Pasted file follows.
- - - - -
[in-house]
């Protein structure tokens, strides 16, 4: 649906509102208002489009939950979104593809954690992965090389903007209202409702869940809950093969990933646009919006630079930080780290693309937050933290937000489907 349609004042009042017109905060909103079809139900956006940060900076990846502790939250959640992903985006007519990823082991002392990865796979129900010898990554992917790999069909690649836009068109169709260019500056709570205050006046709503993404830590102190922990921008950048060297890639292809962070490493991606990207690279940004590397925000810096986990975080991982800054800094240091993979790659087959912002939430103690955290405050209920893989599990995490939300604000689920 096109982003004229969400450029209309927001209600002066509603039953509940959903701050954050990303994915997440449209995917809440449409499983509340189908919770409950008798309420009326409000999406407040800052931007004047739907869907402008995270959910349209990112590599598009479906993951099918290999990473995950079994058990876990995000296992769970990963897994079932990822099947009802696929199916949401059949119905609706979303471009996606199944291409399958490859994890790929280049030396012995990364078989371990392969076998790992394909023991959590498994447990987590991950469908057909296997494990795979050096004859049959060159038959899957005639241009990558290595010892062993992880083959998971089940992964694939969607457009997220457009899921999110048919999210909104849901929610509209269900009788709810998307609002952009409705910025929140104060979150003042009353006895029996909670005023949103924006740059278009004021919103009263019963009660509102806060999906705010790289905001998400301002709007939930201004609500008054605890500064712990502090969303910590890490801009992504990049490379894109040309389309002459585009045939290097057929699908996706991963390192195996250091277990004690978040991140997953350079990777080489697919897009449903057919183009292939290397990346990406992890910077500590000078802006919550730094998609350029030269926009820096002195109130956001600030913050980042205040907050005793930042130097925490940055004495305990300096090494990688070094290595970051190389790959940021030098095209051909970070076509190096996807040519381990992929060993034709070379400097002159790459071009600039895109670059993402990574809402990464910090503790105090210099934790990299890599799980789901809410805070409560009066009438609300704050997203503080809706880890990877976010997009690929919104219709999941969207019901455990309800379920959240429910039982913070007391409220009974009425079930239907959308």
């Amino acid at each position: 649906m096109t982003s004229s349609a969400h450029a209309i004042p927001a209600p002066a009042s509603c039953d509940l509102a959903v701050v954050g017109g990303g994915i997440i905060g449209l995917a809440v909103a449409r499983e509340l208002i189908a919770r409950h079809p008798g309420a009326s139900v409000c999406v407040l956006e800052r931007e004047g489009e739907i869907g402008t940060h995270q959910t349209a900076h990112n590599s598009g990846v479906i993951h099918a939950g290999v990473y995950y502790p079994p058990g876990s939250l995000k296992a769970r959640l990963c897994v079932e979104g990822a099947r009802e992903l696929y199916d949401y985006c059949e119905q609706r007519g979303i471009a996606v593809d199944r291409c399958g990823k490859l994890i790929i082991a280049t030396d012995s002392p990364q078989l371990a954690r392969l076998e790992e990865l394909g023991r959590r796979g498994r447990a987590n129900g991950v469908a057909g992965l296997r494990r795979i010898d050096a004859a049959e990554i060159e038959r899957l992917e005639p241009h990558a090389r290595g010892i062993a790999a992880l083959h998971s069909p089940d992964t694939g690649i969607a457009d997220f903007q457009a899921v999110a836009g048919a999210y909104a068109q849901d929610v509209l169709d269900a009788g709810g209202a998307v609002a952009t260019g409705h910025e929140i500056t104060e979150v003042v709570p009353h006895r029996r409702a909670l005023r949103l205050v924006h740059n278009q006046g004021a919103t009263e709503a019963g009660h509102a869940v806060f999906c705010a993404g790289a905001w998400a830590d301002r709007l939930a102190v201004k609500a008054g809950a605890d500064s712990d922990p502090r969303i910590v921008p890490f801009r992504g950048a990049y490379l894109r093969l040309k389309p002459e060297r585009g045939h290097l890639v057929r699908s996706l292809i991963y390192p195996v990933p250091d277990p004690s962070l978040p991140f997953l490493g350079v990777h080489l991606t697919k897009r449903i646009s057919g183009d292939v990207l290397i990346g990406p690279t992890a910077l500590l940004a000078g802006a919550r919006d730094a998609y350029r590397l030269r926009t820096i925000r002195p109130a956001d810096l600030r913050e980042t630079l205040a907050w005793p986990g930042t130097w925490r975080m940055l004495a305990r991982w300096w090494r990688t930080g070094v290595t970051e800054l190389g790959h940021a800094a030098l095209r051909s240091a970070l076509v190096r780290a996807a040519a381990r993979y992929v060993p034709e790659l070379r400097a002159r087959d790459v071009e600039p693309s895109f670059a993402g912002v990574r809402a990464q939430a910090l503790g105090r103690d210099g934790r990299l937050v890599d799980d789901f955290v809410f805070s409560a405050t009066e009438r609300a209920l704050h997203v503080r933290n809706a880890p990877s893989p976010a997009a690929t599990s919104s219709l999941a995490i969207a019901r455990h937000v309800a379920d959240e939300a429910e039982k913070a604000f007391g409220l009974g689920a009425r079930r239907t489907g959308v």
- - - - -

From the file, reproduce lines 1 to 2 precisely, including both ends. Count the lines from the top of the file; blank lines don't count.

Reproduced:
[in-house]
């Protein structure tokens, strides 16, 4: 649906509102208002489009939950979104593809954690992965090389903007209202409702869940809950093969990933646009919006630079930080780290693309937050933290937000489907 349609004042009042017109905060909103079809139900956006940060900076990846502790939250959640992903985006007519990823082991002392990865796979129900010898990554992917790999069909690649836009068109169709260019500056709570205050006046709503993404830590102190922990921008950048060297890639292809962070490493991606990207690279940004590397925000810096986990975080991982800054800094240091993979790659087959912002939430103690955290405050209920893989599990995490939300604000689920 096109982003004229969400450029209309927001209600002066509603039953509940959903701050954050990303994915997440449209995917809440449409499983509340189908919770409950008798309420009326409000999406407040800052931007004047739907869907402008995270959910349209990112590599598009479906993951099918290999990473995950079994058990876990995000296992769970990963897994079932990822099947009802696929199916949401059949119905609706979303471009996606199944291409399958490859994890790929280049030396012995990364078989371990392969076998790992394909023991959590498994447990987590991950469908057909296997494990795979050096004859049959060159038959899957005639241009990558290595010892062993992880083959998971089940992964694939969607457009997220457009899921999110048919999210909104849901929610509209269900009788709810998307609002952009409705910025929140104060979150003042009353006895029996909670005023949103924006740059278009004021919103009263019963009660509102806060999906705010790289905001998400301002709007939930201004609500008054605890500064712990502090969303910590890490801009992504990049490379894109040309389309002459585009045939290097057929699908996706991963390192195996250091277990004690978040991140997953350079990777080489697919897009449903057919183009292939290397990346990406992890910077500590000078802006919550730094998609350029030269926009820096002195109130956001600030913050980042205040907050005793930042130097925490940055004495305990300096090494990688070094290595970051190389790959940021030098095209051909970070076509190096996807040519381990992929060993034709070379400097002159790459071009600039895109670059993402990574809402990464910090503790105090210099934790990299890599799980789901809410805070409560009066009438609300704050997203503080809706880890990877976010997009690929919104219709999941969207019901455990309800379920959240429910039982913070007391409220009974009425079930239907959308």